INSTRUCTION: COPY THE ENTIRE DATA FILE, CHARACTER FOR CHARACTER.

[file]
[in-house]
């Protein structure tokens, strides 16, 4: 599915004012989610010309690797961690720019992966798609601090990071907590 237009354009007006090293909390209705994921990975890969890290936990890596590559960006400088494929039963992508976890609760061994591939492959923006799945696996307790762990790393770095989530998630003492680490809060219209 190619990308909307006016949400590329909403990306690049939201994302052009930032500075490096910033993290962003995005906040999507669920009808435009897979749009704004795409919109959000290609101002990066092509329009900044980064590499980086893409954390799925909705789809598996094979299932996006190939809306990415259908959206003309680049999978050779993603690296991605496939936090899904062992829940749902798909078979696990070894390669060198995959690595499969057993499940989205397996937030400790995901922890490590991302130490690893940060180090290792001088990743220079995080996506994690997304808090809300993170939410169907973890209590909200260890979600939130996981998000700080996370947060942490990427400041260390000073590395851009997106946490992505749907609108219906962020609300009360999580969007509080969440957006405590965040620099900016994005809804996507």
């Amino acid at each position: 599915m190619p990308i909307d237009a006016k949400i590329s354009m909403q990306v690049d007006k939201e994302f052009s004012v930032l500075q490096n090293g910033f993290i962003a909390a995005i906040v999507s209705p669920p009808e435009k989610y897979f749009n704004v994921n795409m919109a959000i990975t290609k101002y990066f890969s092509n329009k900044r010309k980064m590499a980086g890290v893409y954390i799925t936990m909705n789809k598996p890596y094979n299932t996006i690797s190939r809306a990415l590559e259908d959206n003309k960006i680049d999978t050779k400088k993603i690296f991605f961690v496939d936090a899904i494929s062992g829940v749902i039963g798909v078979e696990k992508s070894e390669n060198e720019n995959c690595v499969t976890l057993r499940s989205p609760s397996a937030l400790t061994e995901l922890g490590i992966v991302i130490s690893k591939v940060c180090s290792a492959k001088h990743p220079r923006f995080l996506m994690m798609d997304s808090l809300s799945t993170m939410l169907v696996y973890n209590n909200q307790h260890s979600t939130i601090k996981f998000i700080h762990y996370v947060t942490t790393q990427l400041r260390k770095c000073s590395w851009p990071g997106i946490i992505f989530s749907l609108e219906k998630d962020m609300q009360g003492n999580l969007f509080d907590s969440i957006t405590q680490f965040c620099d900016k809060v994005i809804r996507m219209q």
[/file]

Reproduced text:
[in-house]
């Protein structure tokens, strides 16, 4: 599915004012989610010309690797961690720019992966798609601090990071907590 237009354009007006090293909390209705994921990975890969890290936990890596590559960006400088494929039963992508976890609760061994591939492959923006799945696996307790762990790393770095989530998630003492680490809060219209 190619990308909307006016949400590329909403990306690049939201994302052009930032500075490096910033993290962003995005906040999507669920009808435009897979749009704004795409919109959000290609101002990066092509329009900044980064590499980086893409954390799925909705789809598996094979299932996006190939809306990415259908959206003309680049999978050779993603690296991605496939936090899904062992829940749902798909078979696990070894390669060198995959690595499969057993499940989205397996937030400790995901922890490590991302130490690893940060180090290792001088990743220079995080996506994690997304808090809300993170939410169907973890209590909200260890979600939130996981998000700080996370947060942490990427400041260390000073590395851009997106946490992505749907609108219906962020609300009360999580969007509080969440957006405590965040620099900016994005809804996507």
């Amino acid at each position: 599915m190619p990308i909307d237009a006016k949400i590329s354009m909403q990306v690049d007006k939201e994302f052009s004012v930032l500075q490096n090293g910033f993290i962003a909390a995005i906040v999507s209705p669920p009808e435009k989610y897979f749009n704004v994921n795409m919109a959000i990975t290609k101002y990066f890969s092509n329009k900044r010309k980064m590499a980086g890290v893409y954390i799925t936990m909705n789809k598996p890596y094979n299932t996006i690797s190939r809306a990415l590559e259908d959206n003309k960006i680049d999978t050779k400088k993603i690296f991605f961690v496939d936090a899904i494929s062992g829940v749902i039963g798909v078979e696990k992508s070894e390669n060198e720019n995959c690595v499969t976890l057993r499940s989205p609760s397996a937030l400790t061994e995901l922890g490590i992966v991302i130490s690893k591939v940060c180090s290792a492959k001088h990743p220079r923006f995080l996506m994690m798609d997304s808090l809300s799945t993170m939410l169907v696996y973890n209590n909200q307790h260890s979600t939130i601090k996981f998000i700080h762990y996370v947060t942490t790393q990427l400041r260390k770095c000073s590395w851009p990071g997106i946490i992505f989530s749907l609108e219906k998630d962020m609300q009360g003492n999580l969007f509080d907590s969440i957006t405590q680490f965040c620099d900016k809060v994005i809804r996507m219209q």